Kathleen Wakeham published a small book of poetry in 1974 entitled: These feelings of Love, Life and Loneliness, just some poems. It’s a beautiful collection of poems about being a woman, living, loving, and feeling both a part of the world and separate from it. One of her poems she has written about rape, an intense monologue of an experience of violence against a woman.

A Rape

Her teeth knocked out, blood strewn around

the walls reek with pain,

while the floor is covered with tearful shredded garments

His calling was a leap of risk, from roof

to window pane through her

so a torrent of senselessness gushed.

Torn through slicing lips, gouging pits

plunging at lily bed roots

whose only self is to grow, give nutrients,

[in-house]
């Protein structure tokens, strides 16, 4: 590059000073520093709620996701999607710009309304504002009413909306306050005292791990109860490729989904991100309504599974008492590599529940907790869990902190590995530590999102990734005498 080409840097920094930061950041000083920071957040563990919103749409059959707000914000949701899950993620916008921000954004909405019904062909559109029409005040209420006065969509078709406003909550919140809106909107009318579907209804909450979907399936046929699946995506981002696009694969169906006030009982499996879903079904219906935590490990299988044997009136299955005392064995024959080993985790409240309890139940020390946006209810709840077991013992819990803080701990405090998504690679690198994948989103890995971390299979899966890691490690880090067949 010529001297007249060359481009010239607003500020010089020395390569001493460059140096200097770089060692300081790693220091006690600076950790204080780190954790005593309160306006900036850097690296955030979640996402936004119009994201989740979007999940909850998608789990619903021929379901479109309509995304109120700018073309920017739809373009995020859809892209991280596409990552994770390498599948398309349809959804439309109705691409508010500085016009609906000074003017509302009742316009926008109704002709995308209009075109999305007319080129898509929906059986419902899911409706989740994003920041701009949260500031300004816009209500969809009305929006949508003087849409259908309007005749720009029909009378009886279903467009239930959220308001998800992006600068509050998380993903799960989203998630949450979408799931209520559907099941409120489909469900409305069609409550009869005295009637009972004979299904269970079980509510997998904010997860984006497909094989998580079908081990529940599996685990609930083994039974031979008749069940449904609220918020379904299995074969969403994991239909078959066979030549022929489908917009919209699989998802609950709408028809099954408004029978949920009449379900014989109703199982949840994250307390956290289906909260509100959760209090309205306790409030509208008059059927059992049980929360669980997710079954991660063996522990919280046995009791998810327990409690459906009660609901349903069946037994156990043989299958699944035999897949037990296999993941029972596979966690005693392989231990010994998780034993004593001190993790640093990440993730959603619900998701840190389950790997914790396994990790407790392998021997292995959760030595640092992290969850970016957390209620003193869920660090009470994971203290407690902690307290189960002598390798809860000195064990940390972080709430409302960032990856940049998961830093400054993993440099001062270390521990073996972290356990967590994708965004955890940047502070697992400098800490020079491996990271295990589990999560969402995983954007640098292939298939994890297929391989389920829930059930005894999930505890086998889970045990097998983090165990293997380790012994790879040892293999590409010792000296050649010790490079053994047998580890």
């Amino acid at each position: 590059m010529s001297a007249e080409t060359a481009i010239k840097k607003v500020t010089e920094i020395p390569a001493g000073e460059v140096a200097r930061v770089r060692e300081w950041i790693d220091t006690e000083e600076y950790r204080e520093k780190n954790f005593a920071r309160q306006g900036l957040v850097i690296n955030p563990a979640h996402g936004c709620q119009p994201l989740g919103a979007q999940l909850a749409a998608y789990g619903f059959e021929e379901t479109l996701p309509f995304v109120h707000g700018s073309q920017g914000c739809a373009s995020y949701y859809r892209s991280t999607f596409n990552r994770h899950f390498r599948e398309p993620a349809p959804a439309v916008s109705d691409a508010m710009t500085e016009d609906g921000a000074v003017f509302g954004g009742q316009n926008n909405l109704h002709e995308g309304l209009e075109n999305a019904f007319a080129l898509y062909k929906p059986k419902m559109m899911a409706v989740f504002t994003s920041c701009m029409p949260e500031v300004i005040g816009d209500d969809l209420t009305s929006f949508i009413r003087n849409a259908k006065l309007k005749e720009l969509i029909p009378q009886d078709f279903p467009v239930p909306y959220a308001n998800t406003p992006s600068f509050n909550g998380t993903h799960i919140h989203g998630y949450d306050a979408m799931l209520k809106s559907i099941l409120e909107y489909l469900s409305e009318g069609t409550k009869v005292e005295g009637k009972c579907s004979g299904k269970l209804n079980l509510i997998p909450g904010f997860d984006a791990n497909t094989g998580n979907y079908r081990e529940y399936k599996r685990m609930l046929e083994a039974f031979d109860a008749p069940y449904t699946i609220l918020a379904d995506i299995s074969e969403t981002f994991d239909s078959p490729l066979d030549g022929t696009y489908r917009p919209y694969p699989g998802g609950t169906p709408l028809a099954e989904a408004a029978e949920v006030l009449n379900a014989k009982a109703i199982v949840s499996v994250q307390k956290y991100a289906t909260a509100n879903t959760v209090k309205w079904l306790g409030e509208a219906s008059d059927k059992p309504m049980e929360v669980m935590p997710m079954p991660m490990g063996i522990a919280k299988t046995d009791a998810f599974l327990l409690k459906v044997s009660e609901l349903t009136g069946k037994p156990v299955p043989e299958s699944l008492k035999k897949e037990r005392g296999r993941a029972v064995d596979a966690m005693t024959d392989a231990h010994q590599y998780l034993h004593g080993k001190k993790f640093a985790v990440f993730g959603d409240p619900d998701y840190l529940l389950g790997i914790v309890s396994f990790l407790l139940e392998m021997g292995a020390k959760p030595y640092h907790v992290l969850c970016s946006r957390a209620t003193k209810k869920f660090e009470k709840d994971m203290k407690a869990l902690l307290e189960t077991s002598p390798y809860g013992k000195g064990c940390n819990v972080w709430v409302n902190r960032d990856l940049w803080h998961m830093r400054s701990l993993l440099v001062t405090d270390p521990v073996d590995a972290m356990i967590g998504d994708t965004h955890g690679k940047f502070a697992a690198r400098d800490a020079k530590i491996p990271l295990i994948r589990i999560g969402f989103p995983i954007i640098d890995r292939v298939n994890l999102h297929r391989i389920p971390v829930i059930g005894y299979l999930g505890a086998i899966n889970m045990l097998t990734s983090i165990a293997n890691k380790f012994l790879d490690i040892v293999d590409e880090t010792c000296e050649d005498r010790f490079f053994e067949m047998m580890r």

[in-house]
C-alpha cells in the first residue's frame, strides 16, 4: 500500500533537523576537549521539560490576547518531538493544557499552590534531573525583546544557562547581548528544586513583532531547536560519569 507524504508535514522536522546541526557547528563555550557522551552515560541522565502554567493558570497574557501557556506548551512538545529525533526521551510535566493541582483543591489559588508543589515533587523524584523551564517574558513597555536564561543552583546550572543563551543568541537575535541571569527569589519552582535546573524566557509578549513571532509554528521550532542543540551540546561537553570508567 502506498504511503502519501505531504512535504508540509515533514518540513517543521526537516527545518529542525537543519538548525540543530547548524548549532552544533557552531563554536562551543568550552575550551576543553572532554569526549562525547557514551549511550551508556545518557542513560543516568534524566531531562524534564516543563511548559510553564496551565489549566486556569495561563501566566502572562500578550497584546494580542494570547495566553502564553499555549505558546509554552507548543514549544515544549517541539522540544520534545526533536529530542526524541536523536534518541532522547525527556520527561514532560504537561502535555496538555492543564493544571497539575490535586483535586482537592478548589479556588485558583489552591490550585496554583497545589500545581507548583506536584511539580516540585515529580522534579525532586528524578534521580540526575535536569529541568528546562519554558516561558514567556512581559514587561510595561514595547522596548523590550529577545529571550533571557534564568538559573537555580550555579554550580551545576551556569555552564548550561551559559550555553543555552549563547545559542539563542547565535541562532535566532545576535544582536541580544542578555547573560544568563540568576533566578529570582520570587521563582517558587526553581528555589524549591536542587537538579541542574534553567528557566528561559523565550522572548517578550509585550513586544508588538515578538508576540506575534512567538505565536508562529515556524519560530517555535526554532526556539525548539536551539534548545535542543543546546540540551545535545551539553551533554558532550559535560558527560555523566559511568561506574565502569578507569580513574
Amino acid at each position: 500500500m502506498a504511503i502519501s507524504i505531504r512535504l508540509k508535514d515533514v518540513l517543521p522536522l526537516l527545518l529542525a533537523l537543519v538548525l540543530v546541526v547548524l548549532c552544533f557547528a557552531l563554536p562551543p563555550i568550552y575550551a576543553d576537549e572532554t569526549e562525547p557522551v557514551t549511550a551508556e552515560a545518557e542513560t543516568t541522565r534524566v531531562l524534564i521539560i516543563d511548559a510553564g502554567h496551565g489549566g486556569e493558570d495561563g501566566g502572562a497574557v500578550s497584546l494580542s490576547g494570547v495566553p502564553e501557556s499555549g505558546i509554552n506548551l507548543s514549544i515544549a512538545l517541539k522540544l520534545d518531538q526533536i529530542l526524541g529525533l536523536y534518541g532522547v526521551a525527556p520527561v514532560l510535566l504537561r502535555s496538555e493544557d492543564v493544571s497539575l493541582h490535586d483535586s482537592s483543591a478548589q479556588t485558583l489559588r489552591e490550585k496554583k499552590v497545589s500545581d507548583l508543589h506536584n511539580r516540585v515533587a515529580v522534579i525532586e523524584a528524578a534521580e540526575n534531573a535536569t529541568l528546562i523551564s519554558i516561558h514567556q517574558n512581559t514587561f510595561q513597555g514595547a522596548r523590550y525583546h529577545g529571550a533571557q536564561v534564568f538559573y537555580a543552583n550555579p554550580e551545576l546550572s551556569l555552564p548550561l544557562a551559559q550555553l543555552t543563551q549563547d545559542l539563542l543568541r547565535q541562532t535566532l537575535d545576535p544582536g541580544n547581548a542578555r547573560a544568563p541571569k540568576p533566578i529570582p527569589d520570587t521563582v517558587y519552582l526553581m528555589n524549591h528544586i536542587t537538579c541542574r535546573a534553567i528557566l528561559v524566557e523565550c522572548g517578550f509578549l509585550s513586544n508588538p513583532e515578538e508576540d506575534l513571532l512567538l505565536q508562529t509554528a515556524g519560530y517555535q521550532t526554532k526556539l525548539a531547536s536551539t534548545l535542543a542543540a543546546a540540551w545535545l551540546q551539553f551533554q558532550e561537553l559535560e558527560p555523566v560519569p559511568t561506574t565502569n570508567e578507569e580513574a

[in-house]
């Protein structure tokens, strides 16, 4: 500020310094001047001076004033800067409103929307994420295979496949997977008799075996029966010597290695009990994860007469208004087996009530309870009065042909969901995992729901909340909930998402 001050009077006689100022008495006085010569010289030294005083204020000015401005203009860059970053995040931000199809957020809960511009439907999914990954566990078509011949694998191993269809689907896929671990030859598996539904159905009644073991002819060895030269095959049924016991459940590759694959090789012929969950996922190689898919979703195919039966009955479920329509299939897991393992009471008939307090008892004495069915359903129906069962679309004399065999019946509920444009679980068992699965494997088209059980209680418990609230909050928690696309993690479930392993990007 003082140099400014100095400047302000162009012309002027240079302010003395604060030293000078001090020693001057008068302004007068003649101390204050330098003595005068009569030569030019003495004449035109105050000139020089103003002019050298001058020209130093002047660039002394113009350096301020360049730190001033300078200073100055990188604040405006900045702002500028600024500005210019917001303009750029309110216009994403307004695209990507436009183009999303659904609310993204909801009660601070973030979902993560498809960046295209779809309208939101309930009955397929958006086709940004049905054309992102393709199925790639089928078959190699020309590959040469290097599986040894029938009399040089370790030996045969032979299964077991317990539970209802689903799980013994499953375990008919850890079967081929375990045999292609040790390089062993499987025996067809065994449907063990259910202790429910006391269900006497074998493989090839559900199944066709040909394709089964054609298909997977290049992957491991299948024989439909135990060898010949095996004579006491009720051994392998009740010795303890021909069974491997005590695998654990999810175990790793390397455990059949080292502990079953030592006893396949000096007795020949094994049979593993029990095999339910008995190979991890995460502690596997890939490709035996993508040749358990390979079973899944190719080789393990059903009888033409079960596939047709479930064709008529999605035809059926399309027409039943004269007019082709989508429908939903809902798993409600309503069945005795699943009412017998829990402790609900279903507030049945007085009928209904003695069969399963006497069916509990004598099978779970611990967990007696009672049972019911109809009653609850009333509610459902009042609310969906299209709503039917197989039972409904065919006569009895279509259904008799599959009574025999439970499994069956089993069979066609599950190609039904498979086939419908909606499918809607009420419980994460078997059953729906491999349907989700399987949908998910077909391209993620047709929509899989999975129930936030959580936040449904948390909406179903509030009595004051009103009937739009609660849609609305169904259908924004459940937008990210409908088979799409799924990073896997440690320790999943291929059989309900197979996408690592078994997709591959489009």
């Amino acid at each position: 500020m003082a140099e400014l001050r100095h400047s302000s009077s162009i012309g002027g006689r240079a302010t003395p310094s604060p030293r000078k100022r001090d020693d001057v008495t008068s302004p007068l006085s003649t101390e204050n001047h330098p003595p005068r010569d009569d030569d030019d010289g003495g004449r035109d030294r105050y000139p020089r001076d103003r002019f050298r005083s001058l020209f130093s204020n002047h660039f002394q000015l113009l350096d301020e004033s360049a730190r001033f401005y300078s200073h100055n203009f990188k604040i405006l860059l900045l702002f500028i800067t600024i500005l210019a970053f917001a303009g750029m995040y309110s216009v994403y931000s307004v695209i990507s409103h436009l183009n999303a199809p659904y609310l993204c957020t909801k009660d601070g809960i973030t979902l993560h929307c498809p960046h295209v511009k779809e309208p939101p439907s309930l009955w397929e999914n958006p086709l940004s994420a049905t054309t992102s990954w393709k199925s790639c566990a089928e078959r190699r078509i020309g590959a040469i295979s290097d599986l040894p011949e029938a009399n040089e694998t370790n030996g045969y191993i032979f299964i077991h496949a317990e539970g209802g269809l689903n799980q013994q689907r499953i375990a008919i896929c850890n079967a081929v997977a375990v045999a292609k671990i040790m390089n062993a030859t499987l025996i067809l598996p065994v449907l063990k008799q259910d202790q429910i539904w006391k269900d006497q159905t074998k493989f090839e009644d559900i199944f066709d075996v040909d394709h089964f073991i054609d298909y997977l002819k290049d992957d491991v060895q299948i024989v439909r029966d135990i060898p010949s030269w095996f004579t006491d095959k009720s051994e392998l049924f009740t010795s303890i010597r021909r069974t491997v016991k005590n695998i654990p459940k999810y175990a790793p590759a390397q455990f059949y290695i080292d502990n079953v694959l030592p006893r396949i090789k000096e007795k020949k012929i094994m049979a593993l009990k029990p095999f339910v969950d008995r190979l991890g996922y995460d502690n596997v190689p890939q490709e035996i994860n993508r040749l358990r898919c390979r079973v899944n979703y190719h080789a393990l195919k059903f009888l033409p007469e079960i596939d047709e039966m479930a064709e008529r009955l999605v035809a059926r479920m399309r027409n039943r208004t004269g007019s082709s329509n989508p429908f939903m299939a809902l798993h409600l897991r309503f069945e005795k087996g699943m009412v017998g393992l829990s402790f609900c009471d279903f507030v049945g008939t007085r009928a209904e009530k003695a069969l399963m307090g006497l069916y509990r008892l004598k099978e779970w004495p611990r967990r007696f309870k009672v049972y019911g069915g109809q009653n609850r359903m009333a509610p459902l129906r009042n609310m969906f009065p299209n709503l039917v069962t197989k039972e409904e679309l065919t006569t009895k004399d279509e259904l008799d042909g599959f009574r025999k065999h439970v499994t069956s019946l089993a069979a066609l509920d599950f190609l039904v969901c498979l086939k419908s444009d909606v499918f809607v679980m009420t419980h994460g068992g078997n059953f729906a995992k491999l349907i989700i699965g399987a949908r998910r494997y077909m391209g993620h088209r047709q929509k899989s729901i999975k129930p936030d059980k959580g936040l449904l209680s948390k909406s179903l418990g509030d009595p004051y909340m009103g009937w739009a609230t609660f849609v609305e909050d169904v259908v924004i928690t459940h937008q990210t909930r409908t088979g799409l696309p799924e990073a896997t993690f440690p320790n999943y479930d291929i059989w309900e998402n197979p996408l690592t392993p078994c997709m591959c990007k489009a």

be caressed by nature’s rain drops.

Smashed beauty, brass knuckles into a fragile nose bridge

Crying, pleading, Why? Why?

But the lashing and the thrusting go on.

Only stopping after the last spill of sour creamed extermination

the stilhetto falls limp, the skull relaxes its hardened gourd.

But the blood, crying, sores, pain don’t ever seem to stop

Not stopping now or then or, it seems, ever.

Madmen and lunatics roam about

preying on the loving, the harmless

smashing glass into her vulva on a night of quietude.

Rampaging innocence, locking her mind in a padded cell

of fear, hurt, humiliation (no, you’re not a slut)

in the name of

the poor boy had a bad home and is misunderstood, forgive, understand, he’s aman and nature was only calling his natural need.

And her eyes are cloudy glass in a misty self

of voidful womanhood, talking with a tongueless mouth

and a slashed face of dazzlement — Why? Why?

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